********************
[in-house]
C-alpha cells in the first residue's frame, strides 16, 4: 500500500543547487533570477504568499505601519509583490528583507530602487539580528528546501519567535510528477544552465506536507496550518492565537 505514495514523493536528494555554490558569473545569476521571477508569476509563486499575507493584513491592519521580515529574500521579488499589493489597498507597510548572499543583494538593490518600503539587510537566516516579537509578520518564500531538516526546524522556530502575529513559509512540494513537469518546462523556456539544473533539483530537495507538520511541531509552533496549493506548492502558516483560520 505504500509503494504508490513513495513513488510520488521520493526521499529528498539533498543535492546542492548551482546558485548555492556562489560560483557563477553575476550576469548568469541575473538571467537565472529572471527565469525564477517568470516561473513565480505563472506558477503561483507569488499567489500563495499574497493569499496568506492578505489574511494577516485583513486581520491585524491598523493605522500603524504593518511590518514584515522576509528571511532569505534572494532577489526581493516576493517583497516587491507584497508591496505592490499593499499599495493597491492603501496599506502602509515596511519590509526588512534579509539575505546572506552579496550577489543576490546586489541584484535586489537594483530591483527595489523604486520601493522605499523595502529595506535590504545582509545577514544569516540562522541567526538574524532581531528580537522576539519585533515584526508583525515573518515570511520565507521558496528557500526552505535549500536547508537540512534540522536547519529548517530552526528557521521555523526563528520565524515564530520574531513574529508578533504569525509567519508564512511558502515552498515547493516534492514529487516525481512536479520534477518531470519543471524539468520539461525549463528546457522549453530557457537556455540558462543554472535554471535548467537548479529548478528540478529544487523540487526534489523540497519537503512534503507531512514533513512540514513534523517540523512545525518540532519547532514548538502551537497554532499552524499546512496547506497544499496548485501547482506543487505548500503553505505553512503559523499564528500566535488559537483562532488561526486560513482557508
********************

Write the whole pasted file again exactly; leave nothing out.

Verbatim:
[in-house]
C-alpha cells in the first residue's frame, strides 16, 4: 500500500543547487533570477504568499505601519509583490528583507530602487539580528528546501519567535510528477544552465506536507496550518492565537 505514495514523493536528494555554490558569473545569476521571477508569476509563486499575507493584513491592519521580515529574500521579488499589493489597498507597510548572499543583494538593490518600503539587510537566516516579537509578520518564500531538516526546524522556530502575529513559509512540494513537469518546462523556456539544473533539483530537495507538520511541531509552533496549493506548492502558516483560520 505504500509503494504508490513513495513513488510520488521520493526521499529528498539533498543535492546542492548551482546558485548555492556562489560560483557563477553575476550576469548568469541575473538571467537565472529572471527565469525564477517568470516561473513565480505563472506558477503561483507569488499567489500563495499574497493569499496568506492578505489574511494577516485583513486581520491585524491598523493605522500603524504593518511590518514584515522576509528571511532569505534572494532577489526581493516576493517583497516587491507584497508591496505592490499593499499599495493597491492603501496599506502602509515596511519590509526588512534579509539575505546572506552579496550577489543576490546586489541584484535586489537594483530591483527595489523604486520601493522605499523595502529595506535590504545582509545577514544569516540562522541567526538574524532581531528580537522576539519585533515584526508583525515573518515570511520565507521558496528557500526552505535549500536547508537540512534540522536547519529548517530552526528557521521555523526563528520565524515564530520574531513574529508578533504569525509567519508564512511558502515552498515547493516534492514529487516525481512536479520534477518531470519543471524539468520539461525549463528546457522549453530557457537556455540558462543554472535554471535548467537548479529548478528540478529544487523540487526534489523540497519537503512534503507531512514533513512540514513534523517540523512545525518540532519547532514548538502551537497554532499552524499546512496547506497544499496548485501547482506543487505548500503553505505553512503559523499564528500566535488559537483562532488561526486560513482557508